What does that require? Setting up a merchant account. Some PSPs do it for their clients, others help them set one up, while some accepts only clients with an already existing merchant account. The whole process of opening an account can take up to 3-4 weeks and requires fulfilling several conditions and formalities. But if those initial difficulties and overcome, an e-business gains numerous payment possibilities.
It is impossible to list all the services without making this blog entry ridiculously long, so let’s focus on two of them.
E-business that already has a merchant account can use recurring billings. After completing a card authorisation, they can charge their clients each time on their own. It could be compared to automatic direct debits, but recurring billings allow payments to be defined automatically by the e-shop- the client doesn’t need to log in their bank and set the size of payment.
Another solution are dynamic transaction descriptors, which is the transaction information visible in billings. In case of aggregate accounts, it is usually the name of the provider and an ID. A business with a merchant account can define their descriptions. Of course, it’s a pleasant nod towards the client, but what does the e-business gain from it? Well, their clients have no problems identifying their payments and don’t demand hastily chargeback, which, even if the business is in the right, are a great headache.
What makes it a more prospective solution? A business that has its own merchant account is in a closer cooperation with institutions such as Visa, MasterCard, acquirer, card issuer, issuing bank, etc. With IPSP, the agent is a kind of a barrier between such companies and a business.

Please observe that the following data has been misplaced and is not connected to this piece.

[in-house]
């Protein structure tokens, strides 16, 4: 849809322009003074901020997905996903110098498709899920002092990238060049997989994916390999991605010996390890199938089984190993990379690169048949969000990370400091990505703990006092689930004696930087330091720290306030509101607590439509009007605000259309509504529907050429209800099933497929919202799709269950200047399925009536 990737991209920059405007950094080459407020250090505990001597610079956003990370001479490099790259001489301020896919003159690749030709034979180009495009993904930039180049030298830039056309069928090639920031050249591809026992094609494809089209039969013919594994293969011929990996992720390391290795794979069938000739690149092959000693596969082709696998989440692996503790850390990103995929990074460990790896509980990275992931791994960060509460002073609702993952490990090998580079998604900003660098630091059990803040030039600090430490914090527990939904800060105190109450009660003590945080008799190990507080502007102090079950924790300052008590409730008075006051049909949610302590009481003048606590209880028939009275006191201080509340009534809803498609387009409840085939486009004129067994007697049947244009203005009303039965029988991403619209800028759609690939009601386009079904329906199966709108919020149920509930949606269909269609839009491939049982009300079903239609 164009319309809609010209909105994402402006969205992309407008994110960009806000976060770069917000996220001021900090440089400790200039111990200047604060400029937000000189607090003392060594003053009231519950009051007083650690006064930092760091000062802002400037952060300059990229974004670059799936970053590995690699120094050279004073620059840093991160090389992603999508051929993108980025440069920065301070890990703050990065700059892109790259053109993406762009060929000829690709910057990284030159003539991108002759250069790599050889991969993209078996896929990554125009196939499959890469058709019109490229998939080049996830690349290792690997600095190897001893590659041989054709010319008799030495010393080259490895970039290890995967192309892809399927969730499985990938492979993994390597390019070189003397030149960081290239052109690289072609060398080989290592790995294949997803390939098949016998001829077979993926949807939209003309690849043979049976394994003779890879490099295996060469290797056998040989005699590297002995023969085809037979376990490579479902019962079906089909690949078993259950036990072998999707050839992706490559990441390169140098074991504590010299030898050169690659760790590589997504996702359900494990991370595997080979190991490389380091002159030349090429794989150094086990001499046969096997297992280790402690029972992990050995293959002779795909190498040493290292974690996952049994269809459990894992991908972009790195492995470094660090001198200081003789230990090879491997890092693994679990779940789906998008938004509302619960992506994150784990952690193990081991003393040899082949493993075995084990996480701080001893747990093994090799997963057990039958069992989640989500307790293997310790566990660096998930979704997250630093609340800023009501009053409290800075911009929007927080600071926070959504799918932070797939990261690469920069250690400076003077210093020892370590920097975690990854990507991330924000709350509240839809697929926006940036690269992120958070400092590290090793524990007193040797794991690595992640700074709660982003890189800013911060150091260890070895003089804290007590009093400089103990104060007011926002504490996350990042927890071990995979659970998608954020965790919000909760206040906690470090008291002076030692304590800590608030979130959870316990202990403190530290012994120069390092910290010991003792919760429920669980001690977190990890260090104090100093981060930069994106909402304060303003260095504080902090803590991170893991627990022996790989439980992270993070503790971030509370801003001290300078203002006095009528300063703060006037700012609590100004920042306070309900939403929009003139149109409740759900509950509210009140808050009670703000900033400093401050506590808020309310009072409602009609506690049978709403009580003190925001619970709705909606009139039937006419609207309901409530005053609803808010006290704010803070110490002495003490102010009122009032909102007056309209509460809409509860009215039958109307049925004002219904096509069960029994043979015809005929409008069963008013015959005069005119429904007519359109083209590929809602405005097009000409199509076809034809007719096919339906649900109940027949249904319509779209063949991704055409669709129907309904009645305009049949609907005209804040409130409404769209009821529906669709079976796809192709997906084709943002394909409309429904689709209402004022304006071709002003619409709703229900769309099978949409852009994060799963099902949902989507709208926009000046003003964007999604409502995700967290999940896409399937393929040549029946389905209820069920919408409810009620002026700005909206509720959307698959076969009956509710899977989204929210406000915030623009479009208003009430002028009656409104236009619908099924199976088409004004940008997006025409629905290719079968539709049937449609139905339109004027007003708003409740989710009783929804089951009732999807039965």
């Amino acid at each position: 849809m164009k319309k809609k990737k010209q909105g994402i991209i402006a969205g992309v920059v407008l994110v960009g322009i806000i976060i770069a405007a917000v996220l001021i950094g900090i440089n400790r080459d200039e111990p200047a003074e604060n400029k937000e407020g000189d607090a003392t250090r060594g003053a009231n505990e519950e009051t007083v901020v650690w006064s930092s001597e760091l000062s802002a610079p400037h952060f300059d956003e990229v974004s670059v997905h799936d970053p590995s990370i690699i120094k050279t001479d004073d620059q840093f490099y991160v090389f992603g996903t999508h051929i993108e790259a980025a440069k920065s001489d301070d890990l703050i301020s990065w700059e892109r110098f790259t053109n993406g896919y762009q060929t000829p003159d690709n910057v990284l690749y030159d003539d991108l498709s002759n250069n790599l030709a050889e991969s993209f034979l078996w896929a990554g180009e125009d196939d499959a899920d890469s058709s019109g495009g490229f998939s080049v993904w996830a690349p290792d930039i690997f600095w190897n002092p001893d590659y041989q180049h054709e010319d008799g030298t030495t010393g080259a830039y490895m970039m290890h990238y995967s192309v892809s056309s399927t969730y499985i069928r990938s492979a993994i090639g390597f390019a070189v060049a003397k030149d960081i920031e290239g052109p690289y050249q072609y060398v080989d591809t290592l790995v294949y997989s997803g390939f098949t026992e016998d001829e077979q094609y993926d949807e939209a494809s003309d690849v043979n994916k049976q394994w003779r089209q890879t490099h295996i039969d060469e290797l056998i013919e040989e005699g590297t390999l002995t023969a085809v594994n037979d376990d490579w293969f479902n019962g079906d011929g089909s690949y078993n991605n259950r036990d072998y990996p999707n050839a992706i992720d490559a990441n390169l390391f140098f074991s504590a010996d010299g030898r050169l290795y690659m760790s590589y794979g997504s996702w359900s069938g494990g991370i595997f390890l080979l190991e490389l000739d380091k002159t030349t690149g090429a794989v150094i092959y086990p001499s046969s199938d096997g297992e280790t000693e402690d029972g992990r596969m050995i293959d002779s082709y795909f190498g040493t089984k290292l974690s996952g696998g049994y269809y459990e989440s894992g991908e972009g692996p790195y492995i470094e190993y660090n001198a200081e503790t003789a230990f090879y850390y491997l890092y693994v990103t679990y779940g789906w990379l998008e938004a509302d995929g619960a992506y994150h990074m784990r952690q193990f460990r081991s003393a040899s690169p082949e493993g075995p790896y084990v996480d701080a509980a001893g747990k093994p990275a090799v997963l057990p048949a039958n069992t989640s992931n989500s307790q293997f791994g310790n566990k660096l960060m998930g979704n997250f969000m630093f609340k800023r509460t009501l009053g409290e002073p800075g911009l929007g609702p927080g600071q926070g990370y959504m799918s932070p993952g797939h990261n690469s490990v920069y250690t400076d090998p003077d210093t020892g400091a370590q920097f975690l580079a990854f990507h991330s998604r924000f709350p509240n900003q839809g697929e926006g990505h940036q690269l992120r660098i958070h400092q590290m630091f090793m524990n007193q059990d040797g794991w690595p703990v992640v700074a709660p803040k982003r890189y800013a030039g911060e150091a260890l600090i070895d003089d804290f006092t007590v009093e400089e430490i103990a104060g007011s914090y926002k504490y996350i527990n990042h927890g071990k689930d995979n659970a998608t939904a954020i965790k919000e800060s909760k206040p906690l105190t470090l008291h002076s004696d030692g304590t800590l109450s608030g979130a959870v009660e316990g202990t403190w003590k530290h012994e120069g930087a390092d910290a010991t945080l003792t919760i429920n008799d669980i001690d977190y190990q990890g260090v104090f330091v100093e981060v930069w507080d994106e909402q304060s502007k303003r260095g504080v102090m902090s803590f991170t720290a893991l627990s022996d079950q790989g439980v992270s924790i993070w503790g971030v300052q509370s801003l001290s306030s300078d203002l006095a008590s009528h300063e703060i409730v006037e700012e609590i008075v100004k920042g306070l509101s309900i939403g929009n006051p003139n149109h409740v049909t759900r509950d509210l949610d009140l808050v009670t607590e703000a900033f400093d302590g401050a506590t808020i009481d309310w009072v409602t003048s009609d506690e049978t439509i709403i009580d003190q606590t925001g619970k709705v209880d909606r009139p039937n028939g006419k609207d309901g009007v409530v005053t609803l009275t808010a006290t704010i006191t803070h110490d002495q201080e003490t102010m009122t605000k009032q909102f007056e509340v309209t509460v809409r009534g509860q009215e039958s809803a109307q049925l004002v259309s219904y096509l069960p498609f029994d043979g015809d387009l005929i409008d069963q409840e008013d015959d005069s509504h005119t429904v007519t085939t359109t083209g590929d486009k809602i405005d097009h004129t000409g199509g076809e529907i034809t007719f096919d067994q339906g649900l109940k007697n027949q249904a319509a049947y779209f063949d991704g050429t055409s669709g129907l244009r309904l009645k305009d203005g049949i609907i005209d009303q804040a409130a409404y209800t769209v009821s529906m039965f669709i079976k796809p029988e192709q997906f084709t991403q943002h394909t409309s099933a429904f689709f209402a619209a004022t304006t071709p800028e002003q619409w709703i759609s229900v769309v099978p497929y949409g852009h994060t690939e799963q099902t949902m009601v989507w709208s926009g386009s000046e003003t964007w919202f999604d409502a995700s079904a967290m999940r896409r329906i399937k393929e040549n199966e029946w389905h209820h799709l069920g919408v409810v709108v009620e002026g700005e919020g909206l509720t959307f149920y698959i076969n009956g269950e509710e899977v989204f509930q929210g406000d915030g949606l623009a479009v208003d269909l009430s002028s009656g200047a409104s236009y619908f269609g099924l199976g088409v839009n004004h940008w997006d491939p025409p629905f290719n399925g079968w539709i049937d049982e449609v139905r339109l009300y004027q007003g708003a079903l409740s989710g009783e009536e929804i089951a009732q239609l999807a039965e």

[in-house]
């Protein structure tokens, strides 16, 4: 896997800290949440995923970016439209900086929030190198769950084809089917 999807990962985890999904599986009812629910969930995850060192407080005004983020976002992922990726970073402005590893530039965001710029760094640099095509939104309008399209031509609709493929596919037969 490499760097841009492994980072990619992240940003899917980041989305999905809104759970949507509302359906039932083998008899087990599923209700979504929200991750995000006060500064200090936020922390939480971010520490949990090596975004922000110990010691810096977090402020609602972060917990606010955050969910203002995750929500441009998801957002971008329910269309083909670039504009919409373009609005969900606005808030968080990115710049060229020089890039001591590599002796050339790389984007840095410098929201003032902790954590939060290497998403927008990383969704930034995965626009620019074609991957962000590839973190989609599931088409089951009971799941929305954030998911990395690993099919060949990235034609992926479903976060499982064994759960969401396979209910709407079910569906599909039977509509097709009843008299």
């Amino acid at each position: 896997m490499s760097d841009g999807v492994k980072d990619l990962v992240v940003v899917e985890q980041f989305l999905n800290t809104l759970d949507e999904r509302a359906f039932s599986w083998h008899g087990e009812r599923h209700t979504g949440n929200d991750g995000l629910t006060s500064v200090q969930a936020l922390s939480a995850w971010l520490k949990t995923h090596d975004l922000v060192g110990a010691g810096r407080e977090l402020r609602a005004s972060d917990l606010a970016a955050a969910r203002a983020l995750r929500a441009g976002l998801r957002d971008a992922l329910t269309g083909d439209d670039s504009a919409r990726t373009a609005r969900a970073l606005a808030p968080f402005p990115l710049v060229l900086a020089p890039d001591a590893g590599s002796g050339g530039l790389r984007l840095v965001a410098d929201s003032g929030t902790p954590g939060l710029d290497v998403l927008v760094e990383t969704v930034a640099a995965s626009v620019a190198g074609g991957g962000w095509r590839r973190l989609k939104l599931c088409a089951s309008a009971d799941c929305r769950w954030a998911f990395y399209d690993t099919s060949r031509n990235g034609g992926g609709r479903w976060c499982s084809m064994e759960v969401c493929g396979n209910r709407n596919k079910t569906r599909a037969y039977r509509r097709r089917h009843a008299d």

That was theory- what about the practical side? E-business is working for its own account and is building their payment processing history, which will be the basis for negotiations for better conditions of cooperation with an acquirer. They can also change the PSP that they work with, which in this case is a smooth and fast process, because they already own a merchant account. If such change is indeed needed (e.g. we weren’t satisfied with the provider or their competition offers a better deal), the processing continuity is maintained and there is no need to re-register.
PayLane is one of the PSP providers available in the payments market.
All pros and cons considered- which solution suits which e-business?
As you can see, an e-wallet cannot be used as the sole payment method. It is advisable though to offer more solutions, as the more methods available, the bigger chance a potential client becomes a real one.
It is also worth mentioning that one of the most popular providers, PayPal, is not only an e-wallet, but also an IPSP, which offers other payment methods. You can pay with a card (both credit and debit) the traditional way and as a back up for PayPal (if the e-wallet is empty, the needed sum with be automatically transferred from the card). Such a solution may be sufficient for a businesses at its early stage, e.g. a creator of a web app, who is starting to receive occasional payments.
The above example shows that the boundaries between models are not always that apparent, similarly to payment institutions that are both an acquirer and PSP.